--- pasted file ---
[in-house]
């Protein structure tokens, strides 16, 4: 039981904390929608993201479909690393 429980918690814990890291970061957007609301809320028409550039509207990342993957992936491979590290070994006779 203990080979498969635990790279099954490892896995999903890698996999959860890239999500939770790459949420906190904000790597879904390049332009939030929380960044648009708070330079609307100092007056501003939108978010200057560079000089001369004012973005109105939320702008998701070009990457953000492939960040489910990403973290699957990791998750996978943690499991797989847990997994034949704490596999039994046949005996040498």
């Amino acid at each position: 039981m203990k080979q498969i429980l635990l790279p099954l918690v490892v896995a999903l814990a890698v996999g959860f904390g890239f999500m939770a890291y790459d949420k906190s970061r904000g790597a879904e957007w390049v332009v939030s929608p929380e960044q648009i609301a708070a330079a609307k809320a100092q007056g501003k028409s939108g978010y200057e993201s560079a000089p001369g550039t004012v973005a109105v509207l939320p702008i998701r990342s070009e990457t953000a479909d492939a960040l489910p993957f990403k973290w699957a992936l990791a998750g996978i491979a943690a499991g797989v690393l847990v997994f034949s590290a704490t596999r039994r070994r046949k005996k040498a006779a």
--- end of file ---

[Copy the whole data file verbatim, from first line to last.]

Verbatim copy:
[in-house]
């Protein structure tokens, strides 16, 4: 039981904390929608993201479909690393 429980918690814990890291970061957007609301809320028409550039509207990342993957992936491979590290070994006779 203990080979498969635990790279099954490892896995999903890698996999959860890239999500939770790459949420906190904000790597879904390049332009939030929380960044648009708070330079609307100092007056501003939108978010200057560079000089001369004012973005109105939320702008998701070009990457953000492939960040489910990403973290699957990791998750996978943690499991797989847990997994034949704490596999039994046949005996040498």
């Amino acid at each position: 039981m203990k080979q498969i429980l635990l790279p099954l918690v490892v896995a999903l814990a890698v996999g959860f904390g890239f999500m939770a890291y790459d949420k906190s970061r904000g790597a879904e957007w390049v332009v939030s929608p929380e960044q648009i609301a708070a330079a609307k809320a100092q007056g501003k028409s939108g978010y200057e993201s560079a000089p001369g550039t004012v973005a109105v509207l939320p702008i998701r990342s070009e990457t953000a479909d492939a960040l489910p993957f990403k973290w699957a992936l990791a998750g996978i491979a943690a499991g797989v690393l847990v997994f034949s590290a704490t596999r039994r070994r046949k005996k040498a006779a």